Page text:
A world of pain!
According to a statistic stated by Dr. Nicholas Romanov (world renown running coach) 2 out of 3 people who run get injured. There are several reasons for this, ranging from poor technique to over training or simple freak accidents. The likelihood of getting injured is a reality that all runners must face at some point. Many of these injuries CAN be avoided if you follow accepted training practices and techniques, as well as following good health and fitness advice. A strong, healthy body will resist injury or illness more readily than a sickly and unhealthy one. If you are not actively making yourself stronger, then you are actively making yourself weaker. It is imperative to maintain proper health and nutrition. The power that made the body has the power to heal the body, but that only works when you give it the proper building blocks it needs to maintain peak-level fitness. Your health is a form of personal wealth, treat it as such.
One of the most common injuries that runners face is the pulled or torn hamstring.
The hamstrings are three muscle-tendons on the back of each thigh that run from your hip to just below your knee. Their names are the Semitendinosus, Semimembranosus, and the Biceps femoris.
They function together to control the swing, extension, and retraction of hip and knee while running. A sudden jarring impact or weird twisting motion between landing and launching yourself while in motion can cause the hamstrings to strain beyond normal tolerances causing tears in the muscle fibers. This is often caused by over-extending one’s stride and landing heel first. Heavier runners, a.k.a Clydesdales , have the added stress of a greater body weight increasing stress and strain on muscles and joints, making them more susceptible to injury.
Perhaps you got caught up in the moment during a heated race with a rival, or you simply weren’t paying attention because you were distracted and lost focus. WHAM! You suddenly felt a sharp pain in your leg, and or felt a popping sound. You overdid it. Accidents are never intentional, and so you injured your hamstring. Now what?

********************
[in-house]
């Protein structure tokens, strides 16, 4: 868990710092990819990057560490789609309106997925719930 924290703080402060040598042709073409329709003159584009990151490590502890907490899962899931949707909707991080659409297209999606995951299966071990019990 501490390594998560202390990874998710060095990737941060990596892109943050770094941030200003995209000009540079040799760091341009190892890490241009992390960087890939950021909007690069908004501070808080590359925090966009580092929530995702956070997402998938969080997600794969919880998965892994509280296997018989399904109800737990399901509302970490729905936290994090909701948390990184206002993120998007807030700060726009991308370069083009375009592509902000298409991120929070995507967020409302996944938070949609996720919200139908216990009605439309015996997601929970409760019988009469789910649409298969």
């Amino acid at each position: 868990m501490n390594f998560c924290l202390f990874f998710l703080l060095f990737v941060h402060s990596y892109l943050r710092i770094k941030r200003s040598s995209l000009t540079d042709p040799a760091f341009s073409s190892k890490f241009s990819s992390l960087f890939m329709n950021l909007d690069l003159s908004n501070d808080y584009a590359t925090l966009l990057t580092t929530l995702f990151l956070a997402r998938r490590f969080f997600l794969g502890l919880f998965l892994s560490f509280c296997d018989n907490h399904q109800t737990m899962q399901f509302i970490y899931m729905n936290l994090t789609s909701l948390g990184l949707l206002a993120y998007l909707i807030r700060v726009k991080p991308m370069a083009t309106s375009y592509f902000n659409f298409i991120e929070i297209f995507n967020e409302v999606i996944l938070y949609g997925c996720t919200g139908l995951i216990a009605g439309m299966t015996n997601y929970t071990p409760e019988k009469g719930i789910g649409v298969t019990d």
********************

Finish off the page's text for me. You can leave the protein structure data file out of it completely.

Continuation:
When the point of breaking strain has been reached by the hamstrings, there are three degrees (or grades) of injury. Pray for the first two degrees.
1st degree– Mild strain causing sudden pain and tenderness at the back of your knee and thigh. Painful, but you can still limp and walk slowly. Go home and rest.
2nd degree– Partial tearing of the hamstrings, VERY painful and tender with some swelling and a loss of strength in your leg. If you see bruising, you may want to see a doctor to have him check it.
3rd degree– Severe tearing or full detachment of the hamstring. Immediately go to the hospital! Your leg will be tender, swollen and very bruised, and you will have heard and felt the popping at the moment of injury. You will not be able to stand or walk, and hamstring re-attachment surgery will be required. This is often a career ending injury. Months of physical therapy will be required, and your leg will never regain its former strength. This is the worst possible hamstring injury.
The road to recovery
In the case of a 1st degree hamstring injury, recovery can occur within 3 weeks, a 2nd degree injury will take longer. Self-care and rest is recommended, no hospitalization is required. IF you have a specific question as to the severity of your injury, you MAY choose to consult a doctor, but homecare is often the treatment for the 1st and 2nd degree injury. (If you had a 3rd degree injury, you probably left the race in an ambulance. )
As you recover, it is important to take it easy. Avoid excessive physical activities that involve putting stress and strain on your leg. Favor your injured leg, especially when ascending or descending stairs. NO RUNNING!
Use the R.I.C.E therapy method. (Rest, Ice, Compression, Elevation)
Light stretching exercises and foam roller therapy will aid in the recovery process.
Avoid pain killers such as NSAIDs like ibuprofen. Painkillers mask the pain, pain is your friend. It tells you to STOP DOING THAT. If you can’t feel the pain you’ll keep hurting the injury without knowing it, making things worse. Use topical pain-relieving gels or ointments like ICY HOT, TIGER BALM, BIOFREEZE, or BLUE EMU. Pro-tip, always spring for the MAXIMUM or ULTRA strengths, and don’t waste your money on the dollar-store knock-offs.
The key take-away is rest up, slow down, take time to heal , and live to race another day!
You can find me at these upcoming races:
Be sure to check back on August 8th for another article.
As always, I wish you success and happiness!